By Jim Schutze
By Rachel Watts
By Lauren Drewes Daniels
By Anna Merlan
By Lee Escobedo
By Eric Nicholson
Nominated for: Jazz
There is no mystery as to why Cafe Noir--featuring, hands down, the finest musicians in town performing a pastiche of so many genres, they all but create their own--has never been nominated in the Best Act Overall Category. It is because they barely play out anymore; there simply are no venues for bands with violins and guitars and mandolins and accordions, no clubs big enough to contain the music or small enough to provide the necessary intimacy. And besides, they have never been heroes in their hometown: They are beloved in Los Angeles, where they accrue better press than Mike Piazza, and all but ignored here. Indeed, where were they when the Morning News recently offered its local picks to click? Nowhere, and that's all the more a crime when they're passed over for the likes of Pimpadelic or Loveswing.
One day, Cafe Noir will land the elusive label deal the band has long sought; one day, Dallasites will wonder, Now, how did I miss that?; one day, the band will have the last, loudest laugh. (Not that landing a label deal is a mark of validation, but the cash never hurts.) It's hard to believe, but Cafe Noir is actually something of an institution, existing in heroic obscurity for more than a decade; it has endured so many lineup changes, you'd think its members were filing for free agency at the end of every season. Most recently, seven-year veteran Randy Erwin left for the Rounders and the children's-party circuit; after proving wrong those who doubted that a yodeler could work with Gypsy-jazz-classical virtuosos, he and the band finally decided there were only so many avenues the band could travel with a vocalist in the trunk.
So now, they are back to an instrumentals-only lineup--featuring, of all things, drums and electric guitar. But what could have been deemed a sell-out move is instead a rather ingenious stroke of invention: The band is shopping a three-song demo that is by turns beautiful and rocking, classical music and classic rock, haunting and thrilling. To hear Gale Hess' breakneck violin runs suddenly turn into Jason Bucklin's electric guitar riffs is to be surprised even after all these years; the Zeppelin nod (the band's "Flight of the Lark" suddenly morphs into "Kashmir") doesn't even seem out of place, but a natural extension of where the band's headed--straight for the arena, by way of the conservatory. But this ain't art-rock; it's way too fragile for that, more about emotion than smarts, but absolutely brilliant nonetheless. Maybe next year, they'll get a nod for best rock band.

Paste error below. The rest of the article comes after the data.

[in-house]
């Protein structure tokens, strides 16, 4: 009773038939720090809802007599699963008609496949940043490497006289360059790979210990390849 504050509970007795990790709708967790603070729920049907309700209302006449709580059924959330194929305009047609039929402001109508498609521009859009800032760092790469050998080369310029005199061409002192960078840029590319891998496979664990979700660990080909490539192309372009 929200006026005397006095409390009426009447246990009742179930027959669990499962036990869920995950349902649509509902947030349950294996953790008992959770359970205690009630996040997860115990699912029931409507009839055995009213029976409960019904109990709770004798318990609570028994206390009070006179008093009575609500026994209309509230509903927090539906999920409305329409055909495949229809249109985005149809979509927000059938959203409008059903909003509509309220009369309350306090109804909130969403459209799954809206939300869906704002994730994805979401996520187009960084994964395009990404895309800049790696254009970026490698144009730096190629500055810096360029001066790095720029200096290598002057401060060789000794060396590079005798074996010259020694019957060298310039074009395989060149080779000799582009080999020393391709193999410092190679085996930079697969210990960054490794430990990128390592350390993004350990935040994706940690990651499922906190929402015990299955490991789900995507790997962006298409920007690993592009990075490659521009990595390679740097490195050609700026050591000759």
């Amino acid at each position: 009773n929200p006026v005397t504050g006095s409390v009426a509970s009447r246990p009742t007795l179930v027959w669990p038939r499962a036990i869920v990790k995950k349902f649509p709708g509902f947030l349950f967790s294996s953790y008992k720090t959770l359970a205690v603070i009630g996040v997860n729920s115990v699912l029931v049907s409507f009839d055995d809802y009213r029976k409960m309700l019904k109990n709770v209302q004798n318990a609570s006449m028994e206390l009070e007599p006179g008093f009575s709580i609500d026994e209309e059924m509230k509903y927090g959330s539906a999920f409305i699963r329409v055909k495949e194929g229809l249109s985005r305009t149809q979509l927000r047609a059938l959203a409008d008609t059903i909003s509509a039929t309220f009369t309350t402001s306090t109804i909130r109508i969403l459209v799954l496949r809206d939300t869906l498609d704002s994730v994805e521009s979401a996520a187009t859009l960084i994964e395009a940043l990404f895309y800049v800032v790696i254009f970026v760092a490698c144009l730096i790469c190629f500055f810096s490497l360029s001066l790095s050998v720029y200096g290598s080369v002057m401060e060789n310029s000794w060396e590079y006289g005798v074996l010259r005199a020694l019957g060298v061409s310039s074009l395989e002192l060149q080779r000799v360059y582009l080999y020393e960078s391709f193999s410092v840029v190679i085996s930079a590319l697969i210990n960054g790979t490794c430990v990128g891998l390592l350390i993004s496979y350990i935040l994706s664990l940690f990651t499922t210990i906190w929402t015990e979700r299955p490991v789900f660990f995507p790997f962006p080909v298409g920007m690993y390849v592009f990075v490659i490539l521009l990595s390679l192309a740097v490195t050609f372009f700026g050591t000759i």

Nominated for: Most Improved Act
Of all the bands nominated in all the categories, here's the most appropriate and deserving of them all (but please, vote your conscience). Who would have imagined two years ago that a little garage-abilly band with the occasional Muddy Waters gig would evolve into a band bigger than the whole house? Not so long ago, Todd Deatherage was being dismissed as Rhett Miller's shadow, a carbon copy too hard to read because of the blues fetish getting in the way of the country fixation; Deatherage, a former jazz guitarist who cut his teeth playing blues with the likes of Brian "Hash Brown" Calway (hence, the name in homage), had spent so long learning a dozen other styles, he struggled to find his own. There was no power in the then-power trio, little rock in their rock and roll, more potential than reality.
Yet the new EP Starting at the End, produced by Deatherage and Dave Willingham, showcases a bigger band (they're a five-piece now) with a badder sound. The songwriting is crisp and sharp, and after years of disavowing their rock and roll promise ("[Jazz is] what keeps us together," they said only a year ago), Starting at the End is a real tear-'em-up kick that owes a little to Matthew Sweet, Southern rock, and the last whiskey of a long night. The songs are about three things: love, rock and roll, and how the twain shall never meet, and while the band plays behind him, sounding like the Allmans covering the Replacements, Deatherage sings like he's trying to cough up the heart stuck in his throat. They're most improved, all right, and a hell of a lot better than that too.
Nominated for: New Act
Brandon Curtis, Josh Garza, and Regina Chellew could be a trio of nobodies, and it wouldn't matter. Their band, Captain Audio, would still be the best new band in Dallas. But they aren't nobodies. The fact that they are, respectively, UFOFU's former bass player, Comet's former drummer, and Ruby's former touring bassist makes Captain Audio noteworthy; that they are pretty damned good makes them important.
Captain Audio may not be the most experienced of the contenders for best New Act (the tomorrowpeople, apart from being longtime veterans of the Dallas scene, were also nominated in this category last year), but you can be sure that collectively they have seen the inside of almost every club from Deep Ellum to Denton. Maybe that's why their five-song demo tape sounds like they're working on their third or fourth album instead of their first. That demo is as good as or better than most of the local releases this year, a generous slice of futuristic poptopia that's as familiar as the street where you grew up and as different as the way that street looks now. "Bugs" is one of the best songs that Dallas has produced in the past year, a blast of elastic guitar, noodling piano, and propulsive backbeat, while the droning, quietly insistent "TV Generation" somehow gives monotony a good name.
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